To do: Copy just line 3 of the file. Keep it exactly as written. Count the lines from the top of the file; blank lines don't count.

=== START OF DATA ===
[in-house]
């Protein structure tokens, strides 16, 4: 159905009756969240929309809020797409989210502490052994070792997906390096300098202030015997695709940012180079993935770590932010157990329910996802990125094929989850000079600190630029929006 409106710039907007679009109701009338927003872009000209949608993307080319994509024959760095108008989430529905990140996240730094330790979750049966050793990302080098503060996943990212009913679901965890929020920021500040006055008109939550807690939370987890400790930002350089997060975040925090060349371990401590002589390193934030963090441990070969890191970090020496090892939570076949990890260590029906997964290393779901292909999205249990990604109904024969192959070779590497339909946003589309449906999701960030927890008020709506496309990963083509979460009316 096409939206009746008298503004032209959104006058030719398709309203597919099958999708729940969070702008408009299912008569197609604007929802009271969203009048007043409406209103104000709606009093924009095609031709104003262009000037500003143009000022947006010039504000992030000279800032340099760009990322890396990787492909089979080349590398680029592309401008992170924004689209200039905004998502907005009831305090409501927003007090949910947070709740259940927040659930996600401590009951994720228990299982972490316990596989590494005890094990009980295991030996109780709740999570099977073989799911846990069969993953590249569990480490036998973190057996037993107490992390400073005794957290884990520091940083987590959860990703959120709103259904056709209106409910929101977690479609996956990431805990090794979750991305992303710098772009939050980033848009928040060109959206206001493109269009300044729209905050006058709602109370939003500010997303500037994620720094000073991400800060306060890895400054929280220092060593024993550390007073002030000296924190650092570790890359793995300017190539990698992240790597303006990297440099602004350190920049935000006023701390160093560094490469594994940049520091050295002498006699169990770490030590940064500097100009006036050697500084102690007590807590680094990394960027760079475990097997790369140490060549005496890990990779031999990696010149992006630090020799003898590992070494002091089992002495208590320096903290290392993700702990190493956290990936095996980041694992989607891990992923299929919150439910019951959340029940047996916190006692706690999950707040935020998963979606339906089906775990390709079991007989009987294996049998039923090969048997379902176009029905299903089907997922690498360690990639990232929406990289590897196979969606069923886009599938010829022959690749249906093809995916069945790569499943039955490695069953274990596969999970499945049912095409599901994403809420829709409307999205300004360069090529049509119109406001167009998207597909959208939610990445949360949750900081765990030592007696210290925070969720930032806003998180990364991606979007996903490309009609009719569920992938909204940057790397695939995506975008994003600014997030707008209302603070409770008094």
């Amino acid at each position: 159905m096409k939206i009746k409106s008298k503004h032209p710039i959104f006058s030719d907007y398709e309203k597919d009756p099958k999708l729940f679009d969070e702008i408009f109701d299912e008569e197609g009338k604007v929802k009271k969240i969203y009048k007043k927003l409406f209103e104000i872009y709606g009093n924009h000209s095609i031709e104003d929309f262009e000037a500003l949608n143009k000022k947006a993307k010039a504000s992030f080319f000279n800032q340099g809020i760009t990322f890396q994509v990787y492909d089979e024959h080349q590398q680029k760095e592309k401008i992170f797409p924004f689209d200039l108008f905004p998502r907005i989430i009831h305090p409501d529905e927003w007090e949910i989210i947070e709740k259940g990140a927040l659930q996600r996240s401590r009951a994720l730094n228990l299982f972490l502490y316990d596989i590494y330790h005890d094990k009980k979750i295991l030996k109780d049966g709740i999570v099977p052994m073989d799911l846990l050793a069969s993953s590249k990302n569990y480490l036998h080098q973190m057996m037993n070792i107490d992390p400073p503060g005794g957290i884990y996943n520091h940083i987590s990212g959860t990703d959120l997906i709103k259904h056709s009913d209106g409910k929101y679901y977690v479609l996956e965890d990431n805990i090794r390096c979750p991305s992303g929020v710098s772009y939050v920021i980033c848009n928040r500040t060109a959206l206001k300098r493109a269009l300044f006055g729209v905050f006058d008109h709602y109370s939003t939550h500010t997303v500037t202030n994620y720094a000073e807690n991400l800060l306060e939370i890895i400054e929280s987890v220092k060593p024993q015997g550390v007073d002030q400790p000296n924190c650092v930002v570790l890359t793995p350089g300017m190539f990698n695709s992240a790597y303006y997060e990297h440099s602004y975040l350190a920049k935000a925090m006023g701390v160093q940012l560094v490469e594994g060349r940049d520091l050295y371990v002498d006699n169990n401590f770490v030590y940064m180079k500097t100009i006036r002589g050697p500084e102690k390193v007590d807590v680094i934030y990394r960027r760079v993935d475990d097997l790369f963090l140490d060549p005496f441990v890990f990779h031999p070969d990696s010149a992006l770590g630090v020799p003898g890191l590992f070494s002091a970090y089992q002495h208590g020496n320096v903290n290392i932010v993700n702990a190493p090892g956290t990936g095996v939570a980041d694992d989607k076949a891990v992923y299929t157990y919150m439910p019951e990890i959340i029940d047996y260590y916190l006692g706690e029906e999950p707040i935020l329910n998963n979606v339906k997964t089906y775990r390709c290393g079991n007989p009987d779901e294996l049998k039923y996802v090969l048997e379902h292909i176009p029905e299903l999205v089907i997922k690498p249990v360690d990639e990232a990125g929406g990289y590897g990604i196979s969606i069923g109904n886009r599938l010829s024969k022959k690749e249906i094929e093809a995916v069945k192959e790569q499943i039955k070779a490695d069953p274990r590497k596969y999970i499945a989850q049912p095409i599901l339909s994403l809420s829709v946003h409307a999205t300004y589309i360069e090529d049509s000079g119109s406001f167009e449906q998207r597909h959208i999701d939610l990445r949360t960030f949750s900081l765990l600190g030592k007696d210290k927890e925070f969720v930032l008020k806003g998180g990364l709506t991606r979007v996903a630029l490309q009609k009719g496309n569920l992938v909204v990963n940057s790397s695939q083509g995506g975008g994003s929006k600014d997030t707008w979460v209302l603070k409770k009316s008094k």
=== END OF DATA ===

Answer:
């Amino acid at each position: 159905m096409k939206i009746k409106s008298k503004h032209p710039i959104f006058s030719d907007y398709e309203k597919d009756p099958k999708l729940f679009d969070e702008i408009f109701d299912e008569e197609g009338k604007v929802k009271k969240i969203y009048k007043k927003l409406f209103e104000i872009y709606g009093n924009h000209s095609i031709e104003d929309f262009e000037a500003l949608n143009k000022k947006a993307k010039a504000s992030f080319f000279n800032q340099g809020i760009t990322f890396q994509v990787y492909d089979e024959h080349q590398q680029k760095e592309k401008i992170f797409p924004f689209d200039l108008f905004p998502r907005i989430i009831h305090p409501d529905e927003w007090e949910i989210i947070e709740k259940g990140a927040l659930q996600r996240s401590r009951a994720l730094n228990l299982f972490l502490y316990d596989i590494y330790h005890d094990k009980k979750i295991l030996k109780d049966g709740i999570v099977p052994m073989d799911l846990l050793a069969s993953s590249k990302n569990y480490l036998h080098q973190m057996m037993n070792i107490d992390p400073p503060g005794g957290i884990y996943n520091h940083i987590s990212g959860t990703d959120l997906i709103k259904h056709s009913d209106g409910k929101y679901y977690v479609l996956e965890d990431n805990i090794r390096c979750p991305s992303g929020v710098s772009y939050v920021i980033c848009n928040r500040t060109a959206l206001k300098r493109a269009l300044f006055g729209v905050f006058d008109h709602y109370s939003t939550h500010t997303v500037t202030n994620y720094a000073e807690n991400l800060l306060e939370i890895i400054e929280s987890v220092k060593p024993q015997g550390v007073d002030q400790p000296n924190c650092v930002v570790l890359t793995p350089g300017m190539f990698n695709s992240a790597y303006y997060e990297h440099s602004y975040l350190a920049k935000a925090m006023g701390v160093q940012l560094v490469e594994g060349r940049d520091l050295y371990v002498d006699n169990n401590f770490v030590y940064m180079k500097t100009i006036r002589g050697p500084e102690k390193v007590d807590v680094i934030y990394r960027r760079v993935d475990d097997l790369f963090l140490d060549p005496f441990v890990f990779h031999p070969d990696s010149a992006l770590g630090v020799p003898g890191l590992f070494s002091a970090y089992q002495h208590g020496n320096v903290n290392i932010v993700n702990a190493p090892g956290t990936g095996v939570a980041d694992d989607k076949a891990v992923y299929t157990y919150m439910p019951e990890i959340i029940d047996y260590y916190l006692g706690e029906e999950p707040i935020l329910n998963n979606v339906k997964t089906y775990r390709c290393g079991n007989p009987d779901e294996l049998k039923y996802v090969l048997e379902h292909i176009p029905e299903l999205v089907i997922k690498p249990v360690d990639e990232a990125g929406g990289y590897g990604i196979s969606i069923g109904n886009r599938l010829s024969k022959k690749e249906i094929e093809a995916v069945k192959e790569q499943i039955k070779a490695d069953p274990r590497k596969y999970i499945a989850q049912p095409i599901l339909s994403l809420s829709v946003h409307a999205t300004y589309i360069e090529d049509s000079g119109s406001f167009e449906q998207r597909h959208i999701d939610l990445r949360t960030f949750s900081l765990l600190g030592k007696d210290k927890e925070f969720v930032l008020k806003g998180g990364l709506t991606r979007v996903a630029l490309q009609k009719g496309n569920l992938v909204v990963n940057s790397s695939q083509g995506g975008g994003s929006k600014d997030t707008w979460v209302l603070k409770k009316s008094k």